Returning to the idea of the parallel public spheres in the beginning of this post; If the citizen can’t rely on the media to politicize its concerns anymore and if the state and municipalities still define the citizen in the traditional way, as a receiver of information and services, where could the citizen have a real discussion on matters that concerns his/her life? How can community media challenge the commercial mass media and the old nation- state definition of citizenship?



  1. I think this is such an important point that you are making, and I agree completely. It is almost scary how little citizens are involved in high-level political decisions that directly affect them. Too many decisions are made without involving the targeted population. It seems to me that involving citizens in decision processes and to maintain a dialogue should be very easy today with the use of the Internet etc. I think this opportunity is extremely underutilized and should be explored further. Despite the fact that just about everyone in Sweden for example, has access to the Internet, there is no platform used by the government to establish contact and maintain a dialogue…

  2. Hi!
    I know that the media (ironically?) reports on the supposed lack of political engagement of citizens in various countries around election times. That got me to investigating the US and Sweden’s voter turnout and found these links rather useful:
    US Voter Demographics of last election:
    US voter numbers throughout history:
    Sweden’s voter turnout by age:

    Statstics are always fun because people get to infer. Either we need to fear youth engagement with politics as failing, since the numbers are down are feel that there is a tendency for people to be more engaged when it comes to voting as they get older.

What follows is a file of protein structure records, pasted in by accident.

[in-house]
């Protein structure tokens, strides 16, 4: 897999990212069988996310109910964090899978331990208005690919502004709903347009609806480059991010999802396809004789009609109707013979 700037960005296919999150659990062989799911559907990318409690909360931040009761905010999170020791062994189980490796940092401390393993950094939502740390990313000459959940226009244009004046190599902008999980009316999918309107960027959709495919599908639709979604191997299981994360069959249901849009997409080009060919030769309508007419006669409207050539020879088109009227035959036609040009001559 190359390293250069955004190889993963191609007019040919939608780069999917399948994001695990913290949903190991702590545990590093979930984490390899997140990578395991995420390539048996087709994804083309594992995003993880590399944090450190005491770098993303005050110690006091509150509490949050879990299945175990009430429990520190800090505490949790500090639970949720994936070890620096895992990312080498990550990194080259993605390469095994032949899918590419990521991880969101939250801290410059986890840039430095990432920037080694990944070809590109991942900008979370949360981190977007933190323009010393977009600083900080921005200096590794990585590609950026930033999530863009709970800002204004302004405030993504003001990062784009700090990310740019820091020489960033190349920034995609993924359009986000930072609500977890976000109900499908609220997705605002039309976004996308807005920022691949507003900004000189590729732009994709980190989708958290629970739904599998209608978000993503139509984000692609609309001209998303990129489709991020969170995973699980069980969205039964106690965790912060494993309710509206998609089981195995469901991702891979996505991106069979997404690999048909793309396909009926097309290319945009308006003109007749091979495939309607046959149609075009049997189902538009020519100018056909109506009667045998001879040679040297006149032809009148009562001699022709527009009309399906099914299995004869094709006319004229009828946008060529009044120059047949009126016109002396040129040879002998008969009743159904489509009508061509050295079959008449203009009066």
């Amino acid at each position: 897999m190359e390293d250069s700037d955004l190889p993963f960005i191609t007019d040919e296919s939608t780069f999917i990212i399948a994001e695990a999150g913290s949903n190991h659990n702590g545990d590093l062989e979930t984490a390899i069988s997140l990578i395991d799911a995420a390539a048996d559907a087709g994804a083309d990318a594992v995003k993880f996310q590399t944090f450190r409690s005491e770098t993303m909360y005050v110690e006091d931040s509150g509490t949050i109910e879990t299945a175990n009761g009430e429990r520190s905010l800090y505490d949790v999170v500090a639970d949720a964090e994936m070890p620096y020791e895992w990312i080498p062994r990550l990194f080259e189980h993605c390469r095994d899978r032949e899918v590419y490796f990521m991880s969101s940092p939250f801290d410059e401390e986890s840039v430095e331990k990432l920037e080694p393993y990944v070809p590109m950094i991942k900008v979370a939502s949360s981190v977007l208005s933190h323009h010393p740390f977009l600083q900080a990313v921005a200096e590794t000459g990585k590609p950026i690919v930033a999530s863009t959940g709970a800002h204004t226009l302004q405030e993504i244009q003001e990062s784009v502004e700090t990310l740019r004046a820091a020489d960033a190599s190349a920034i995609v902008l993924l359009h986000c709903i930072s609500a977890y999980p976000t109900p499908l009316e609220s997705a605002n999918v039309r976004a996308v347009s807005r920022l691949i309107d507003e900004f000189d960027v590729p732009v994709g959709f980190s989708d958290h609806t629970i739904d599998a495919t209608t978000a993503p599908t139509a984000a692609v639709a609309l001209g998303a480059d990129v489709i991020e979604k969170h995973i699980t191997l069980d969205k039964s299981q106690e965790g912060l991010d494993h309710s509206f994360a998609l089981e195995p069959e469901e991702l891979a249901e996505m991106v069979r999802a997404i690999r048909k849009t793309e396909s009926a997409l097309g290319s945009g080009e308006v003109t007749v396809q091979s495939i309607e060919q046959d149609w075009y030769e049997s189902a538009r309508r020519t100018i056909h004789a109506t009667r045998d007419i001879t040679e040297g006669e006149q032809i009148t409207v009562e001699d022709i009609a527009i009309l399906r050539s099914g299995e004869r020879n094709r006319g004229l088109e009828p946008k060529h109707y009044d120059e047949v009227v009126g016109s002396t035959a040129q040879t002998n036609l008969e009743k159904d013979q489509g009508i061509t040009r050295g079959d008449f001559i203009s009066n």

When it comes to the media making “average” people a part of the process; has that ever been a priority? There are risks in a democracy regarding tyranny of the majority. Does a system of competing even private media companies allow for debate and provide a forum for academics and “experts” to present nuanced views to the public that care to watch or read? The danger of the social media and blogs is when everyday people like politicians become popular and perceived as trustworthy they can disseminate dangerous or simply erroneous views. I have a formed colleague writing about Nigeria in a blog that is getting a lot of attention. In a recent post, he said that the US’ funding of al-Qaeda during the Soviet-Afghan War is well-documented. If this was said in a newspaper or in a debate on TV one would hope that a competing side would point out the errors in that statement and viewers/readers would be wary of that person’s statements. We are not too far removed from the 20th century and the hateful politics. That is not to say that politicians are a type of Cicero or Cinncinnatus who who selflessly look after the ideals of their country or governing documents. My intention with this is more to offer another foil to engage with. I like the idea of citizens being more engaged in being involved with the important decisions made by politicians. I suppose their reasoning for not calling numerous referendums is because it is time consuming and the republican style of government is meant to rely on representatives representing their constituency. Do all citizens have the time and desire to inform themselves about all sides of an argument? Perspectives from the different social strata, gender, sexuality, race, effects on the environment, economy, etc? Theoretically, the politicians should, not that they can be trusted and maybe one politician does a poor job to us, but a great job to another. If the government is doing a good job does that explain the poor showing at the polls and vice versa? What to us is an informed citizen? Are we imposing our expectations on someone else? Then maybe that athletic guy down the street has the right to bang on my door and tell me to go run for an hour… everyday or just every other day. If I was better informed, I would do something like that. Or better motivated.